Dr. Ernest Bornemann

Dr. Ernest Bornemann



Dr. Ernest Bornemann (1902-1977) was an American actor, director, and writer. He was born in New York City to German immigrants and studied at the American Academy of Dramatic Arts. He began his career on Broadway, appearing in over 100 plays. He made his film debut in the 1933 version of "King Kong" as Dr. Ernest Bornemann.

He was a versatile actor, appearing in a variety of roles throughout his career, from light comedy to Shakespearean tragedy. He was often cast in the role of the father or grandfather, and was known for his strong characterizations. Some of his notable film appearances include “The Adventures of Tom Sawyer” (1938), “The Big Broadcast of 1938” (1938), “The Long Voyage Home” (1940), and “The Corsican Brothers” (1941).

In addition to acting, Bornemann was also an accomplished director. He directed the Broadway play “The Chalk Garden” (1956), and served as director of the Algonquin Theater in New York City. He wrote the screenplay for the film adaptation of “The Chalk Garden” (1964).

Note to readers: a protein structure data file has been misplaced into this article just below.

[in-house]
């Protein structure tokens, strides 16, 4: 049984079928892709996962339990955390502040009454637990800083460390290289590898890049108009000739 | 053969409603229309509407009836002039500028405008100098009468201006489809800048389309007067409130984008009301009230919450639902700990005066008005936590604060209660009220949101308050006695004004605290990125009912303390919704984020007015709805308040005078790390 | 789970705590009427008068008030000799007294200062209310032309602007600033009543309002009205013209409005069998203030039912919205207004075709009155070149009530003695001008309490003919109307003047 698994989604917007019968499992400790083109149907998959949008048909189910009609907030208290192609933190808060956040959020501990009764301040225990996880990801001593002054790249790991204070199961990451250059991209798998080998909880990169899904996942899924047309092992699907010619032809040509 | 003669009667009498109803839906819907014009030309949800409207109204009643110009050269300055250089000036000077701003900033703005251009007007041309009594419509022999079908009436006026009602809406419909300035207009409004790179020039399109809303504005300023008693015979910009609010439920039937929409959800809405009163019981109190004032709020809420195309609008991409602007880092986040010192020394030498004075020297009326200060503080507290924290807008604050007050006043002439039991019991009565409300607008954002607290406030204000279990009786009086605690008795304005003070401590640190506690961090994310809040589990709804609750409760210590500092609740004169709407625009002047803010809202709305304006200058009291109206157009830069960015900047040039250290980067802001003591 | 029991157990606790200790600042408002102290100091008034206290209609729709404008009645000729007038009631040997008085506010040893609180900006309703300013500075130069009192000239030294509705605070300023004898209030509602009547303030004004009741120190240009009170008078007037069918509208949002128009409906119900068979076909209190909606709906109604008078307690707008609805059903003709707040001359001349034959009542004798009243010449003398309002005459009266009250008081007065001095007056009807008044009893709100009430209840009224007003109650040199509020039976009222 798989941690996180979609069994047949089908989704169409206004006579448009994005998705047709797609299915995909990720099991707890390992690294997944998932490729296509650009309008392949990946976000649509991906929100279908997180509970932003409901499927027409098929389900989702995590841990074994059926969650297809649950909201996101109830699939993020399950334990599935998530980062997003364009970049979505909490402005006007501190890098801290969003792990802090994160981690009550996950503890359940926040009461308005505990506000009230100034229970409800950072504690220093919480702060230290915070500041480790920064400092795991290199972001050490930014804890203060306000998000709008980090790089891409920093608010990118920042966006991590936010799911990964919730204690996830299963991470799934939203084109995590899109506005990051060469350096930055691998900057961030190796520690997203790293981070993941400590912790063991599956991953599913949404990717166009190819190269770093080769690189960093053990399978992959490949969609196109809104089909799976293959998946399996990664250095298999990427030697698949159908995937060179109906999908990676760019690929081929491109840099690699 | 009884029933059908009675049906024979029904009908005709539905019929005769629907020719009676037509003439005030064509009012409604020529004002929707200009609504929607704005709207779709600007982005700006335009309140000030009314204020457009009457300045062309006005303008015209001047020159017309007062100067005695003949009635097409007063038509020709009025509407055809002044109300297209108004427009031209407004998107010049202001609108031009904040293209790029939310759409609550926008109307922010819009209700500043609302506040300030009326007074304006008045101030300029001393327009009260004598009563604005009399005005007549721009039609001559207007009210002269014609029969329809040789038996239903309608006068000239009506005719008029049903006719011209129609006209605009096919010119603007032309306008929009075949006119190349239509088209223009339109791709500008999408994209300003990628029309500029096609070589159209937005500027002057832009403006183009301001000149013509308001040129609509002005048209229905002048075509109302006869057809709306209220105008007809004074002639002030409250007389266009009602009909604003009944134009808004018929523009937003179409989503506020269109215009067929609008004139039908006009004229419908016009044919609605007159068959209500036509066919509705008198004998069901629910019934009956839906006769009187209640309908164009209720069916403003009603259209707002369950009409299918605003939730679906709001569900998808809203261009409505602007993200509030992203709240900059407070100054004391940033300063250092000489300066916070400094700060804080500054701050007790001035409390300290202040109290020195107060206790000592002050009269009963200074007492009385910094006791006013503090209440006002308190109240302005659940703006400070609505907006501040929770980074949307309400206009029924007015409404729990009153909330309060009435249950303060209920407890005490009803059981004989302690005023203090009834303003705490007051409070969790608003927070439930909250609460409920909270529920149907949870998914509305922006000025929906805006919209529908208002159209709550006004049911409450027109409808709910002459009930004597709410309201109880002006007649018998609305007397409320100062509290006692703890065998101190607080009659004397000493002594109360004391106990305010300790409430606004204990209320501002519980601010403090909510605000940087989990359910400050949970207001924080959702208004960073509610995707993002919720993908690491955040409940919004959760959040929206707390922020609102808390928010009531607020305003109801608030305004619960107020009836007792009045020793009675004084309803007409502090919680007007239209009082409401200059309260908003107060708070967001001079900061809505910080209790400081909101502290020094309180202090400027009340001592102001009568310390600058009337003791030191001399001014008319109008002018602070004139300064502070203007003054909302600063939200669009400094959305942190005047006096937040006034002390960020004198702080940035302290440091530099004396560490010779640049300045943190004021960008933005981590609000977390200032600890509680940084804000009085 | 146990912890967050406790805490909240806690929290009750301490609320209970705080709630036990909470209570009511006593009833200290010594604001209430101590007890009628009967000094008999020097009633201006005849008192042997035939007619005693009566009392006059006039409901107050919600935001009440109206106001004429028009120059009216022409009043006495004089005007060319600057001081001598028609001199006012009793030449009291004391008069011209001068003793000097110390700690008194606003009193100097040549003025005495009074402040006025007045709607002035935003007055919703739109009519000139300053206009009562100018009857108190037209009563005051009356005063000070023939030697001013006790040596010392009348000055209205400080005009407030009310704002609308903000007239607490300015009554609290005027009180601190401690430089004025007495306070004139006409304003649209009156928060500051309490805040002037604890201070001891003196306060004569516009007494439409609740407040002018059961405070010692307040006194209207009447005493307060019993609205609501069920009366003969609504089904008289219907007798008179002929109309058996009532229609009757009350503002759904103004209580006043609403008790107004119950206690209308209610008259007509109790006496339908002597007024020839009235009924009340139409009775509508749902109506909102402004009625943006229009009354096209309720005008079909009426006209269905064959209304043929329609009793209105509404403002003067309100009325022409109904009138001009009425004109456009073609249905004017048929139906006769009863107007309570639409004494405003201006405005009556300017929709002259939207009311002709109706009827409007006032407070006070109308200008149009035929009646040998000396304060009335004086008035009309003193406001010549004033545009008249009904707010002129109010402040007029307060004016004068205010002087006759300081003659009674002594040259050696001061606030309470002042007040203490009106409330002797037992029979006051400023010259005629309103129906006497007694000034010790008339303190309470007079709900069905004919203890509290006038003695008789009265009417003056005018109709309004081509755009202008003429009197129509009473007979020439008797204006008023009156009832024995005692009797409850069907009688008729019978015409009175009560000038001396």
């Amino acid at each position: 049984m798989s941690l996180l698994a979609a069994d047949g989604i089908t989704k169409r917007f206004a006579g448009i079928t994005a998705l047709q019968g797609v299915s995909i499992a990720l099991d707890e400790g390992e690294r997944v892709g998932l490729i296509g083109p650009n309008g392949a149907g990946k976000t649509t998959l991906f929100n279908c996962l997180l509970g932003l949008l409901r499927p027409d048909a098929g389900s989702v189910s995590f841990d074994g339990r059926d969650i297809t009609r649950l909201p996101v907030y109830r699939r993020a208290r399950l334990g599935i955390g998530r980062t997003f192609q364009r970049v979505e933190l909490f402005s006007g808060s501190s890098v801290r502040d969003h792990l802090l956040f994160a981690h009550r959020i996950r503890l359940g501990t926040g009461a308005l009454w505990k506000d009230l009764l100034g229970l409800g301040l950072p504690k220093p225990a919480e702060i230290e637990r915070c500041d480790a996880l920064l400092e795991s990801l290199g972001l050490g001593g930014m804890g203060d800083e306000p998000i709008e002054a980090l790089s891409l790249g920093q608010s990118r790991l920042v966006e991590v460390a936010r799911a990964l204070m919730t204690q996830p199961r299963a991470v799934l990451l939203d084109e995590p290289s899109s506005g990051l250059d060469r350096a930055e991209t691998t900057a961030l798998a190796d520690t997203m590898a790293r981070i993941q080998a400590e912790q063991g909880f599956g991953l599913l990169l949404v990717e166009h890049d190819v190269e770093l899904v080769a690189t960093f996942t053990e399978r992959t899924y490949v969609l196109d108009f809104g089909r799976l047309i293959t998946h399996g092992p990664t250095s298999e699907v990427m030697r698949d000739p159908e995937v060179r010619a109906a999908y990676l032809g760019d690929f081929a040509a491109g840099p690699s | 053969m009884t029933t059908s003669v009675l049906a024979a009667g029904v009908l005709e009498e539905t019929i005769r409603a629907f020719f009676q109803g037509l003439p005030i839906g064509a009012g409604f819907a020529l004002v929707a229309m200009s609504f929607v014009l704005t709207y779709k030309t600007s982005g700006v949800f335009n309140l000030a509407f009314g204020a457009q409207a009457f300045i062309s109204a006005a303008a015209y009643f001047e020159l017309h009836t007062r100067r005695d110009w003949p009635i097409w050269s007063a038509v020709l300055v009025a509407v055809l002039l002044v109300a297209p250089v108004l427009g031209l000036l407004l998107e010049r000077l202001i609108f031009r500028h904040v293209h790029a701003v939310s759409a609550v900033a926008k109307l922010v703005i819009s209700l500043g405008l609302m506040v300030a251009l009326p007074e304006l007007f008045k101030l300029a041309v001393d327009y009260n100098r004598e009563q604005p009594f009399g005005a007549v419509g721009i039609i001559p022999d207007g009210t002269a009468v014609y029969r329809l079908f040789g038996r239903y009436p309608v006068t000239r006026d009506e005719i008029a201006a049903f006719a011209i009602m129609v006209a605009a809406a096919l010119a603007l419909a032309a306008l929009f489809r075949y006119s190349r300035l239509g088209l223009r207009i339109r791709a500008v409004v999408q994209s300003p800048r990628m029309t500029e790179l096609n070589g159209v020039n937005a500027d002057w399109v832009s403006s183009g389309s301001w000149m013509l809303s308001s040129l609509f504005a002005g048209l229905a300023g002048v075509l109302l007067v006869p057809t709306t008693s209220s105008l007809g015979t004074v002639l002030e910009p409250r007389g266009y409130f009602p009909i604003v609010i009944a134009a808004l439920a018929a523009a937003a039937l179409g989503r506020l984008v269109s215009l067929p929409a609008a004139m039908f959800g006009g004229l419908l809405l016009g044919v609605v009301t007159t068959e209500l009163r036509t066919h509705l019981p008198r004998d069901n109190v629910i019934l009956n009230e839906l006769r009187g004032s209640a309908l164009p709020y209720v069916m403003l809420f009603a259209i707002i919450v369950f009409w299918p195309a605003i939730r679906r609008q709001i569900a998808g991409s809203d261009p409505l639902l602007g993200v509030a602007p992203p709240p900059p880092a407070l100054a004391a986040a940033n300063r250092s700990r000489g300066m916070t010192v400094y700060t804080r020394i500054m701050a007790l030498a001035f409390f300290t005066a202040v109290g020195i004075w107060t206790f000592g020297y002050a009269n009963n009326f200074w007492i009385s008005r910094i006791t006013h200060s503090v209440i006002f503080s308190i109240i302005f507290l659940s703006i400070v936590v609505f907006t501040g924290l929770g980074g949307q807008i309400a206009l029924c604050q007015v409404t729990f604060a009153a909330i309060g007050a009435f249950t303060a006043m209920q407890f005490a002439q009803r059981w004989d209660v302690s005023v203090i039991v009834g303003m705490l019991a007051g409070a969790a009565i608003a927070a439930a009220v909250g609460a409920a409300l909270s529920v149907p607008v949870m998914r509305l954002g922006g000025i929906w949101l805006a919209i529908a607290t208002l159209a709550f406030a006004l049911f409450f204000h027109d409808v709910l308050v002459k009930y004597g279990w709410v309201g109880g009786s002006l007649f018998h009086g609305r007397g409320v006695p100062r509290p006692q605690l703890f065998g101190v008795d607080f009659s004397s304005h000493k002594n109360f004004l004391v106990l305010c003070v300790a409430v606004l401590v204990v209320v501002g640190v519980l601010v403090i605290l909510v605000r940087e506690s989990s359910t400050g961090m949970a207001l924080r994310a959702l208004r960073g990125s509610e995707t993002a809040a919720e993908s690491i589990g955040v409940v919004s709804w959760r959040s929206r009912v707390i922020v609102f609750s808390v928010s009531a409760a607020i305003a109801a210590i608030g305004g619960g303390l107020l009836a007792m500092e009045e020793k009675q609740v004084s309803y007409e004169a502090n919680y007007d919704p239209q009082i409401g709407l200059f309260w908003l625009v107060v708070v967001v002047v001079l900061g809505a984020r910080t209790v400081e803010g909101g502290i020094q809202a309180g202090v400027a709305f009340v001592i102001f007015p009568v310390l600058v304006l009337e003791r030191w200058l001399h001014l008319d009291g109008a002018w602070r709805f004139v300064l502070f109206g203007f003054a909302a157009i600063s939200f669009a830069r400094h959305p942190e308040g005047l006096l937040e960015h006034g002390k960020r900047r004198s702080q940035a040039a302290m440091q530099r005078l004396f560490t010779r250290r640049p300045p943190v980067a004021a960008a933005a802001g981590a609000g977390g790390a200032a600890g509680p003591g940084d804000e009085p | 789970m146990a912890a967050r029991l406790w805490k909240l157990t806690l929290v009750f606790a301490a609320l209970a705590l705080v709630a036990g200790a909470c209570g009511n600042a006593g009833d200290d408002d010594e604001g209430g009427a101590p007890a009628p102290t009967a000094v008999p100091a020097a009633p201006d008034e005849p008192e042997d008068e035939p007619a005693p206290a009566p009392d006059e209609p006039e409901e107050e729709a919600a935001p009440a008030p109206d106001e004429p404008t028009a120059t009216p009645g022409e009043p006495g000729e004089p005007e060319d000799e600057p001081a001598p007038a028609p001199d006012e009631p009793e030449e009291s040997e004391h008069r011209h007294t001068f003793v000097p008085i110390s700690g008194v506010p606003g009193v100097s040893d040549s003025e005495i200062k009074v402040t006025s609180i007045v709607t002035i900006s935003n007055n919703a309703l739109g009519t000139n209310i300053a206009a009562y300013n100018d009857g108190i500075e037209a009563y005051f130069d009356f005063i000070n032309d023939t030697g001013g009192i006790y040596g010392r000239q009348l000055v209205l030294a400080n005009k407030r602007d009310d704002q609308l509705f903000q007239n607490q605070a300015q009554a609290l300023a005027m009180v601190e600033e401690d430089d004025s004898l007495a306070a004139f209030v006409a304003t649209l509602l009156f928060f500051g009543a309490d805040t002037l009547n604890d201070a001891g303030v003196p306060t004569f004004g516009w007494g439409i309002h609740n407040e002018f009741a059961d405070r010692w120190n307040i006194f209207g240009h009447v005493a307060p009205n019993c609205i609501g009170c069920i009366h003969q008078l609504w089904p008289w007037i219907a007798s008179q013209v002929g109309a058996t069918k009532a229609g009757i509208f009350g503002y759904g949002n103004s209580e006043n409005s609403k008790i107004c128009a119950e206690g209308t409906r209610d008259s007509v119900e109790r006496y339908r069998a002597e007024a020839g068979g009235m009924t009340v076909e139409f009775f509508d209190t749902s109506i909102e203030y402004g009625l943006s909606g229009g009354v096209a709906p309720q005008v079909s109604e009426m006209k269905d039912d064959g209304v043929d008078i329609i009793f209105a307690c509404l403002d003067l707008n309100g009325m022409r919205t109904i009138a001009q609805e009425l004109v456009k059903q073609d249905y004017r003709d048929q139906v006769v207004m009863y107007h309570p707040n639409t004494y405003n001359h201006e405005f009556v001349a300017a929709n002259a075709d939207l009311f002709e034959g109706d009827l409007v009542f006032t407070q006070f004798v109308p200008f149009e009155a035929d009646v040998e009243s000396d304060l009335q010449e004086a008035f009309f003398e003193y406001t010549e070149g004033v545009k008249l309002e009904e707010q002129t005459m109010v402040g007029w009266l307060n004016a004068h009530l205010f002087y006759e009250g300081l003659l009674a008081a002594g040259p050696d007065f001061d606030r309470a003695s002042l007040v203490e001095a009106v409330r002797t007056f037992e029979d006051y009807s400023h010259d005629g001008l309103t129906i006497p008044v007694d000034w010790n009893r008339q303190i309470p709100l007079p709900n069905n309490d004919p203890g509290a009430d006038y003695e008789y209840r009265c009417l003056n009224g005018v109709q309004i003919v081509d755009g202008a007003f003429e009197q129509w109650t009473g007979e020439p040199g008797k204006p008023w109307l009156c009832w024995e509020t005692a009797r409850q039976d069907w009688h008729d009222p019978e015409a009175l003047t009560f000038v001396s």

Bornemann was an advocate for actors’ rights, and was instrumental in creating the Screen Actors Guild in 1937. He served as a guild president for two terms, and was also president of the Actors’ Equity Association.

Throughout his life, Bornemann was highly decorated for his contributions to the arts. He was inducted into the American Theater Hall of Fame in 1975, and was awarded the Distinguished Service Award from the Screen Actors Guild in 1977.

Dr. Ernest Bornemann was an influential figure in the American theater and film industry. He was an accomplished actor, director, and writer, and was highly respected for his advocacy of actors’ rights. His career spanned four decades, and he left a lasting legacy in the entertainment industry.

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